National Origami Day is celebrated on November 11th each year to honor the Japanese art form of origami. Origami is the ancient Japanese culture of paper folding, which requires intricate folding to create complex shapes out of square pieces of paper.
The History of Origami
Paper was invented in China during the 2nd century BC and was brought to Japan by Buddhist monks during the 6th century AD. The Japanese developed origami into a very detailed art form, with most instructions being passed down orally until the 17th century when handwritten instructions began to be created.
The Relationship Between Origami and Geometry
Origami is closely related to geometry in many ways. For example, origami can be used to explore two-dimensional and three-dimensional shapes, lines, angles, triangles, symmetry, perimeter, area, and volume. Origami can also be used to create mathematical models of real-world objects.
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Fun Origami Activities
There are many fun origami activities that can be used to teach geometry. Here are a few ideas:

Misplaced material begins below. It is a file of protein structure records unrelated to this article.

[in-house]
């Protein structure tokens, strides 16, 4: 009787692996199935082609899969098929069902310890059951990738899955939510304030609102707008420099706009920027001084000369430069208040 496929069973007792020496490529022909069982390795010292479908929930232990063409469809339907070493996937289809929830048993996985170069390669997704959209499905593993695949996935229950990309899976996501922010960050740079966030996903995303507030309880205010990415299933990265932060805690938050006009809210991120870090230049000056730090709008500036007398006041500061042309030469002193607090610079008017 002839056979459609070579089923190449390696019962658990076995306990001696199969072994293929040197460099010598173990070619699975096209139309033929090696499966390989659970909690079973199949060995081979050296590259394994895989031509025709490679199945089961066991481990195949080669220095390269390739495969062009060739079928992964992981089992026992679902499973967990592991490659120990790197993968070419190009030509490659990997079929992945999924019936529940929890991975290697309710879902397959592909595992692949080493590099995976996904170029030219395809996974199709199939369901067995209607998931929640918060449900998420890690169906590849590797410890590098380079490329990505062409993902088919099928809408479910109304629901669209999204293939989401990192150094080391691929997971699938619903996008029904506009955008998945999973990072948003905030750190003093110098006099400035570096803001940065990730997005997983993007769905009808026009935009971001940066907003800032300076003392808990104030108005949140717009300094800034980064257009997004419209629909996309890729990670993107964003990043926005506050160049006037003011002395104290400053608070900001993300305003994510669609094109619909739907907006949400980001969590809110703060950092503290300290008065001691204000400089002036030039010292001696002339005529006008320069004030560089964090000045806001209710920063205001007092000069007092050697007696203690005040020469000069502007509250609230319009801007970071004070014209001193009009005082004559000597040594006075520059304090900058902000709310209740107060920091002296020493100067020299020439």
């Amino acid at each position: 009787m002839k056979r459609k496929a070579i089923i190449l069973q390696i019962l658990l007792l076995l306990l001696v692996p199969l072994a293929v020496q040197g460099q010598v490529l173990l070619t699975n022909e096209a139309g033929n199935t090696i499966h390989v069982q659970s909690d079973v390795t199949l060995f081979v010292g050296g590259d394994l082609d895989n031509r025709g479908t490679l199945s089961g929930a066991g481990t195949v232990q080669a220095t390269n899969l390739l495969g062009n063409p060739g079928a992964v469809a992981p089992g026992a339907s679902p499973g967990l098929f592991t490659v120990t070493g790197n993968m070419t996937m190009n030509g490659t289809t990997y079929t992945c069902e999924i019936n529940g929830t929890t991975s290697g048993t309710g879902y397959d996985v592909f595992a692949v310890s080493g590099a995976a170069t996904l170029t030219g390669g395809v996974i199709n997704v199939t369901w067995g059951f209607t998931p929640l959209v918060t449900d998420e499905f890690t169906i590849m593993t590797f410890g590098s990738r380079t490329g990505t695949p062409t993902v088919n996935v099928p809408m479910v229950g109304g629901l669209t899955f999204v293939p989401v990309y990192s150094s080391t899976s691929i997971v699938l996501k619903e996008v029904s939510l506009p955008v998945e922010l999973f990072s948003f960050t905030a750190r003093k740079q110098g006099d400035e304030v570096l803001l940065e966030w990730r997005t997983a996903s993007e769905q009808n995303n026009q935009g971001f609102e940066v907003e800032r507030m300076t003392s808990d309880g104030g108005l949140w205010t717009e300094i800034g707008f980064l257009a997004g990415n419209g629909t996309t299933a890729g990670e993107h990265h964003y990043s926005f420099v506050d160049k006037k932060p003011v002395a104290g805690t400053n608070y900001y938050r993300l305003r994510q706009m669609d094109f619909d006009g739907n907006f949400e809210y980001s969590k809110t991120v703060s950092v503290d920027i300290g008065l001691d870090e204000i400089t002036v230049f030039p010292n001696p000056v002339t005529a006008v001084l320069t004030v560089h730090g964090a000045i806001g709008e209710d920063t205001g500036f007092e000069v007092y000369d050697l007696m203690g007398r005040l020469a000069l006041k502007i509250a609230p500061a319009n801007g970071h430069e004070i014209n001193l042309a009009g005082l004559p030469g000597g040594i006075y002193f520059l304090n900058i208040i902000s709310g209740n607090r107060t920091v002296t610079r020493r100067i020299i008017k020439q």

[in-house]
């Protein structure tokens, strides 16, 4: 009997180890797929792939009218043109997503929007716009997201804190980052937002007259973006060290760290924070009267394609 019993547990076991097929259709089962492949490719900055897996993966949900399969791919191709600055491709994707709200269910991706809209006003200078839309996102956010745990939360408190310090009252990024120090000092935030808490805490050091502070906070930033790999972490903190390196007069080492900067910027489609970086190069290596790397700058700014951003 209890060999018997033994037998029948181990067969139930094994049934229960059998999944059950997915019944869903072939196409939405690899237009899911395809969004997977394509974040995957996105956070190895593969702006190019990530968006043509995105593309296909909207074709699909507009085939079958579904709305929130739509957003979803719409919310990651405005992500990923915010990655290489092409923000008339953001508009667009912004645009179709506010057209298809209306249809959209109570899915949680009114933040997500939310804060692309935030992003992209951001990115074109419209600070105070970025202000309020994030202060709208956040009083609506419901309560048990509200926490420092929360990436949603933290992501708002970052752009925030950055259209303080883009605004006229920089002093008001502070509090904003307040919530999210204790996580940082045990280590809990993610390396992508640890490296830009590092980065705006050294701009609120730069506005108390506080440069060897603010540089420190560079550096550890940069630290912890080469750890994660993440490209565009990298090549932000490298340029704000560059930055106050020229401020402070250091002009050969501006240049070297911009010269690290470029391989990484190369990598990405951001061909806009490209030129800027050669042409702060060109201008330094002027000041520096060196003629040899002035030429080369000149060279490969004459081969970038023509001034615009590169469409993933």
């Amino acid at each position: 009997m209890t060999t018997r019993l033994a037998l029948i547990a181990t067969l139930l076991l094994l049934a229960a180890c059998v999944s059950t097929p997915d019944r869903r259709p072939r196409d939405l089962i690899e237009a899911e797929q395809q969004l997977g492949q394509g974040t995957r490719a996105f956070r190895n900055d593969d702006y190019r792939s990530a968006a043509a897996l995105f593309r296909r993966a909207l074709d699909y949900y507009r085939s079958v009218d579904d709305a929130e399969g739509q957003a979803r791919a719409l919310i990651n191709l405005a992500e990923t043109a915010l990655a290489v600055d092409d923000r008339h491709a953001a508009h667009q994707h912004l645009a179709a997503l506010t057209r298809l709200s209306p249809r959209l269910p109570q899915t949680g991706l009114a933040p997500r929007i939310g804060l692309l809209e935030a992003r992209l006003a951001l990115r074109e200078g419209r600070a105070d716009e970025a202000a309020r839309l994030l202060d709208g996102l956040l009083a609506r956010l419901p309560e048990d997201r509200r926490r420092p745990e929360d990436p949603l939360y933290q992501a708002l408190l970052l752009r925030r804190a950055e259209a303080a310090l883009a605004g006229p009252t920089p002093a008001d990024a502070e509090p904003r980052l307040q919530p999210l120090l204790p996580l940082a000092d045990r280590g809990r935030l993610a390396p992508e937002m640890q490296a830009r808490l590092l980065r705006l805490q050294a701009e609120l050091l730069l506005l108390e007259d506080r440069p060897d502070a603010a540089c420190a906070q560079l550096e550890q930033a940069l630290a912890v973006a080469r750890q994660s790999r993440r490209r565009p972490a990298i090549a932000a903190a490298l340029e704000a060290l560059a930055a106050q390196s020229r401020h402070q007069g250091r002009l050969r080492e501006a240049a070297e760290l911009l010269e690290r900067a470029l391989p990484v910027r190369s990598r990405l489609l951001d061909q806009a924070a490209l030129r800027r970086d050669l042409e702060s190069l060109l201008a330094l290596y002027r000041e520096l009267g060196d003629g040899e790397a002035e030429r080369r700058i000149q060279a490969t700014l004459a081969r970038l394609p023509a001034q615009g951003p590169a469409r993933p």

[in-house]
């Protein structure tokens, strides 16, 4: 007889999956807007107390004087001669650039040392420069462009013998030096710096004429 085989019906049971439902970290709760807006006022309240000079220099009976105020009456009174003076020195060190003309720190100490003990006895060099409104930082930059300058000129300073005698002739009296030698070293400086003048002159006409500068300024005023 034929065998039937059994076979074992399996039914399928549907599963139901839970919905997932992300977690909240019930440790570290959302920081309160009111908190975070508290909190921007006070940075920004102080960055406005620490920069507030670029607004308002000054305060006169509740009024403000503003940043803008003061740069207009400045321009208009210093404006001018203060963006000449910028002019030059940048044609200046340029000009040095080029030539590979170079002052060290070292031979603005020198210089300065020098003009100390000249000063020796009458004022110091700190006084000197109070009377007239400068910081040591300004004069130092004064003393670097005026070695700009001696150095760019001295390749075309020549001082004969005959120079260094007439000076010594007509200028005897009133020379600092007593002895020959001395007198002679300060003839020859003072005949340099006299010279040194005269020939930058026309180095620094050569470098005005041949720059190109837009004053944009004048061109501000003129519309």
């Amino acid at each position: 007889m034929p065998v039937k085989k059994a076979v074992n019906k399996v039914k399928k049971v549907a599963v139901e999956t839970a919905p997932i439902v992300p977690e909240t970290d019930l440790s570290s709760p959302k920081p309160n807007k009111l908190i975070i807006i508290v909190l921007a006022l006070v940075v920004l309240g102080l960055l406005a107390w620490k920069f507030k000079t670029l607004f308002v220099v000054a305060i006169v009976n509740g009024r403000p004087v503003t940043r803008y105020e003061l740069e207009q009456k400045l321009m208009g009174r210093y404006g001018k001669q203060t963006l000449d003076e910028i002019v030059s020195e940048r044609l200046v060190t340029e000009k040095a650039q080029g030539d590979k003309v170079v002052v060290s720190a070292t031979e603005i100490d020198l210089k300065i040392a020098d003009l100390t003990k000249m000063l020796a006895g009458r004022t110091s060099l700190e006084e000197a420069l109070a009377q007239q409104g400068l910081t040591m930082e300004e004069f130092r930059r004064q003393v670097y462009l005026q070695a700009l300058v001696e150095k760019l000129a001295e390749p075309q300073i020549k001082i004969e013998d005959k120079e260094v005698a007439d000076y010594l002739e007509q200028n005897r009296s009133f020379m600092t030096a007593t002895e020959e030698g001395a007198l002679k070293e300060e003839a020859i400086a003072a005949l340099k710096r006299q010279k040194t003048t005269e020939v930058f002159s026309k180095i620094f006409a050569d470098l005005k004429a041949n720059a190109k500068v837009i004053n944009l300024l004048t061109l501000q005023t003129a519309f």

Origami 3D Nets
Students can fold three-dimensional nets into the actual shapes that they need to learn about. This is a great way to practice identifying the faces, edges, and vertices of different shapes.
Make Your Own Dice
Students can fold a three-dimensional cube that makes a large die. They can then use the die to play math games, such as addition, subtraction, and multiplication.
Students can make fun, animal origami shapes and then do mathematical activities with them, such as measuring angles, counting triangles, and identifying different types of triangles.
Students can make cute Halloween and Thanksgiving origami and tell how many different shapes make up the figure.
Students can use three-dimensional nets of cubes and rectangular prisms to learn more about the concept of volume. Once students make the shapes, they can fill them with centimeter cubes and count the cubes to determine the volume.
Student How-To Videos
Students can create their own origami how-to videos with accompanying directions and drawings. This is a great way to share their origami skills with others.
Infographics or Comic Strips
Students can think of ways that origami is related to geometry or math in general and share their ideas creatively, such as creating an infographic or comic strip.
Find the Area
Students can practice finding areas by tracing a three-dimensional net onto graph paper. They can then break the net down into manageable parts, calculate each part’s area, and add the parts together to figure the total area.
The most important thing is to have fun with origami! Students will love learning about geometry and math when they are having fun.